An effective CD8+ T cell response is critical for protection from intracellular infectious agents and tumor cells. Unfortunately, the molecular mechanisms of CD8+ T cell effector and memory establishment are unclear, preventing the development of effective vaccines and immunotherapeutics directed against many infectious threats and cancers. As a post-doctoral fellow in Dr. Reiner's laboratory, I have helped to demonstrate that mice with T cells lacking the two highly homologous T-box transcription factors, Eomesodermin (Eomes) and T-bet, develop an inappropriate effector CD8+ T cell response to acute infection with lymphocytic choriomeningitis virus (LCMV), fail to clear the infection, and die from inappropriate CD8+ T cell interleukin-17 secretion. Further work from Dr. Reiner's laboratory and my preliminary data demonstrate preferential effector differentiation in CD8+ T cells lacking Eomes and memory differentiation in CD8+ T cells lacking T-bet in the context of LCMV infection. These data lead to the hypothesis that the differentiation of CD8+ T cells into effector and memory compartments during an immune response is determined by the relative expression of T-bet and Eomes. In the project proposed, I will test this model of CD8+ T cell differentiation in two different types of immune challenges and will also investigate the transcriptional targets by which Eomes promotes the development of CD8+ T cell memory. In the first aim, CD8+ T cell effector and memory differentiation will be assessed in mice lacking T-bet, Eomes, or both, after infection with listeria monocytogenes, a bacterial pathogen. In the second aim, I will assess effector and memory CD8+ T cell differentiation during an anti-cancer immune response in mice lacking T- bet, Eomes, or both. In the third aim, I will combine a candidate target approach with an unbiased approach to determine the transcriptional targets of Eomes that are important in memory CD8+ T cell differentiation. The proposed work will help define the transcriptional regulatory mechanisms that underlie T cell differentiation over the course of an immune response and may provide key insights into how to clinically manipulate T cells to maximize their therapeutic potential. Through these studies I will gain the expertise required to be an independent investigator in tumor immunology and cellular therapy.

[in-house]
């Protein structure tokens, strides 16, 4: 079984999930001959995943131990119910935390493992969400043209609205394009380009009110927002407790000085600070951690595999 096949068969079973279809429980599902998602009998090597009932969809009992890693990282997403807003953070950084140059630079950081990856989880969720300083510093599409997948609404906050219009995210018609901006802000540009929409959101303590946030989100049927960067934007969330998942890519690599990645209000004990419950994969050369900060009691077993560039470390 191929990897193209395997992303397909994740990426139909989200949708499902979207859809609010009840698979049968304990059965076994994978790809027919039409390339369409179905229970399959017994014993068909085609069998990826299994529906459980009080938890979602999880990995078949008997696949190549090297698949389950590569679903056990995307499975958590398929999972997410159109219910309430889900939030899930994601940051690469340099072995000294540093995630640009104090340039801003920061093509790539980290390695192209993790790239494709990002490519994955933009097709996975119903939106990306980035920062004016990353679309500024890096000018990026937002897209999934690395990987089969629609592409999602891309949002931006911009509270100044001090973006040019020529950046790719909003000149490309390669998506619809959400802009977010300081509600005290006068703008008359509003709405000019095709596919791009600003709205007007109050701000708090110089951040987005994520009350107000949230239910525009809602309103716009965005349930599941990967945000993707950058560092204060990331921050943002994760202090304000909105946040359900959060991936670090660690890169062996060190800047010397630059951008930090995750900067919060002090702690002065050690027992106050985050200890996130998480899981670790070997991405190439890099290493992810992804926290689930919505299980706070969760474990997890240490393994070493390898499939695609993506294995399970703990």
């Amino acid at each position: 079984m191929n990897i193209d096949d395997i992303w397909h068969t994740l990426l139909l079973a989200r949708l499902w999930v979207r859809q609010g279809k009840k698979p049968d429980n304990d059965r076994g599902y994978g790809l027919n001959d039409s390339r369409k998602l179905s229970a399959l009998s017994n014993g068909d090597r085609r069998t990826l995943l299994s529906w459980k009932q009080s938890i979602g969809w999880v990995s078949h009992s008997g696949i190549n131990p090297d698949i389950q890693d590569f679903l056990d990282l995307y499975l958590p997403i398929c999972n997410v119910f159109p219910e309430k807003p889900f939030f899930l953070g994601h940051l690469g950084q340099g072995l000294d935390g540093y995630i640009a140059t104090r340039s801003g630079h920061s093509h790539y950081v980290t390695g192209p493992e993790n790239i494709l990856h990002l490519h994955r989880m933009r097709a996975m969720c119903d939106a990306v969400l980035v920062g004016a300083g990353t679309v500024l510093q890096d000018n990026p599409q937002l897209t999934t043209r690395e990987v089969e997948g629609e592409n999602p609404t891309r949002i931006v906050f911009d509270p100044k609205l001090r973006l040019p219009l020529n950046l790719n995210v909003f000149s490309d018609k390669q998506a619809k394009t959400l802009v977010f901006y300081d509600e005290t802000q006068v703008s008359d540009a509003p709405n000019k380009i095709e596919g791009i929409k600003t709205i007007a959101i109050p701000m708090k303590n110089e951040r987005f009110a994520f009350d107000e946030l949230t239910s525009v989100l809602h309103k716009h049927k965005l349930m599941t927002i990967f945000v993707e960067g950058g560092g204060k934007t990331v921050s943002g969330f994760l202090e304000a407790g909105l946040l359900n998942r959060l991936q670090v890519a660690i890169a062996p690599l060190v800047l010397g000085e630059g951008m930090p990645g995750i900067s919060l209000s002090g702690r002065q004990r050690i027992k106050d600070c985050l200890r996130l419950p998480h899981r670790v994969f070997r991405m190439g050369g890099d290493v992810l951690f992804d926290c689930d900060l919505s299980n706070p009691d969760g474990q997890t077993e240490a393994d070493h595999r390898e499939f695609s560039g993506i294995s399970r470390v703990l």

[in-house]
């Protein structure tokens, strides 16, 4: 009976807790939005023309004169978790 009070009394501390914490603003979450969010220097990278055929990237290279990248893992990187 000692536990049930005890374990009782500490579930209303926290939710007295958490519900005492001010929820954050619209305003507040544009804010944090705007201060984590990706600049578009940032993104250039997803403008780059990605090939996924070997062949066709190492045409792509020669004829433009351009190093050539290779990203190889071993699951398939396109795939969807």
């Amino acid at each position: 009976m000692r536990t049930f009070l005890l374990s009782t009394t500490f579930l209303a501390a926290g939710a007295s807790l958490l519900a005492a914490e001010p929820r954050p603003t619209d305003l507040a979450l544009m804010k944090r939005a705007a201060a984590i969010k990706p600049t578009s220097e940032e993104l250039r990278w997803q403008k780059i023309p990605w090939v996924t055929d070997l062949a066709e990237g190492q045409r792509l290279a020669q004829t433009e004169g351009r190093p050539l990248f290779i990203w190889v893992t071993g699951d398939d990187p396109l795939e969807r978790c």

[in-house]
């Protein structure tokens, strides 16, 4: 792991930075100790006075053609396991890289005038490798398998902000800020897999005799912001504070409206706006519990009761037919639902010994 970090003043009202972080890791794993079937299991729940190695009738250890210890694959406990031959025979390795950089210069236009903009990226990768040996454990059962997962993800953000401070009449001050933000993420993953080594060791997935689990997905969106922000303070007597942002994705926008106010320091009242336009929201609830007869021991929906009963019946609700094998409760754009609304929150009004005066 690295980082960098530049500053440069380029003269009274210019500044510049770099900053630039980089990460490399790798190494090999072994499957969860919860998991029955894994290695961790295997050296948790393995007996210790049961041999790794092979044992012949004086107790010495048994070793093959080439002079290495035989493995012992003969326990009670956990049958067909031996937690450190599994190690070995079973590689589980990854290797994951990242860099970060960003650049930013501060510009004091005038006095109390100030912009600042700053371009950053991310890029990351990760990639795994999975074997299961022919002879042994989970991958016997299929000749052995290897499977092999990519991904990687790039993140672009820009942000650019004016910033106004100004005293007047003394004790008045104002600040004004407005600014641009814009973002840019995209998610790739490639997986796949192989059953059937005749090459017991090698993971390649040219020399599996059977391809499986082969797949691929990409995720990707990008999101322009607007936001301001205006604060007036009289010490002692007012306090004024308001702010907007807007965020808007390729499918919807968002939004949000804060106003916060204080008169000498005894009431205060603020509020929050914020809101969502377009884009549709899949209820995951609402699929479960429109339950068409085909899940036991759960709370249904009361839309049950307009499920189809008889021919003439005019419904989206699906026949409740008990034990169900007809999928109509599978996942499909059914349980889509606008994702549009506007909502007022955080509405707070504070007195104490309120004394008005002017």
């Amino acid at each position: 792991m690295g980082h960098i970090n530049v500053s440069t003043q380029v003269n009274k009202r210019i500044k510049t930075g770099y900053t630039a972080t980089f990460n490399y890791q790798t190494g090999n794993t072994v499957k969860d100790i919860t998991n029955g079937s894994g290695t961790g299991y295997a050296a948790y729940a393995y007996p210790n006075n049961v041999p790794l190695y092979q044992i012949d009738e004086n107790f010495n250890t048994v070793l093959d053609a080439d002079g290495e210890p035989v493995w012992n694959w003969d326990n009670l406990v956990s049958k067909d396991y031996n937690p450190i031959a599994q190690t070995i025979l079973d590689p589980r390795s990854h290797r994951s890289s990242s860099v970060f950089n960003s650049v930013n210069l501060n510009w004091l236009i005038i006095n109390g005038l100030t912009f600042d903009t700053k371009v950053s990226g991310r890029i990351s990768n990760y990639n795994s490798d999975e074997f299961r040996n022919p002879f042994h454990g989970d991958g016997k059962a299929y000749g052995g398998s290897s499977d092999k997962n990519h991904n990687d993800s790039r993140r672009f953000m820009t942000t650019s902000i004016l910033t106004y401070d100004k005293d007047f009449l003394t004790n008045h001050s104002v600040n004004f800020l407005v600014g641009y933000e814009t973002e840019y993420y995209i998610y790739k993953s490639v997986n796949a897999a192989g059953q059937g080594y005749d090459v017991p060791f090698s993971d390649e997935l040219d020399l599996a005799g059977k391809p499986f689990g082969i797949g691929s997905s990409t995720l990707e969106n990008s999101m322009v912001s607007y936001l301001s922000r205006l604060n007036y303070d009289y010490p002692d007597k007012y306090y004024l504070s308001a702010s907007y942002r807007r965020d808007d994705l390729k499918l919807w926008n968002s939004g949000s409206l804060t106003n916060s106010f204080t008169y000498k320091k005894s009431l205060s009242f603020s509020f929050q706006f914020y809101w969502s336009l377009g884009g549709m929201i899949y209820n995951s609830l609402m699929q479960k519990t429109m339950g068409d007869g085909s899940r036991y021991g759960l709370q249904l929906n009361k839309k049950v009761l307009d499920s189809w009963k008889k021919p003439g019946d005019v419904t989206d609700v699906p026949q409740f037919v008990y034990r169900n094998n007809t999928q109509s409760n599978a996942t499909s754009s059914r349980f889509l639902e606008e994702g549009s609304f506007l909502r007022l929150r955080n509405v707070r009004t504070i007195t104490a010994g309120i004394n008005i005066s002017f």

The project proposed incorporates three models of human disease: Viral infection (lymphocytic choriomeningitis virus, LCMV), bacterial infection (listeria monoctyogenes, LM), and cancer (lymphoma). Dr. Banerjee's project will aid in the development of T cell immunotherapeutic and vaccine strategies in the treatment and/or prevention of intracellular infections and cancer.
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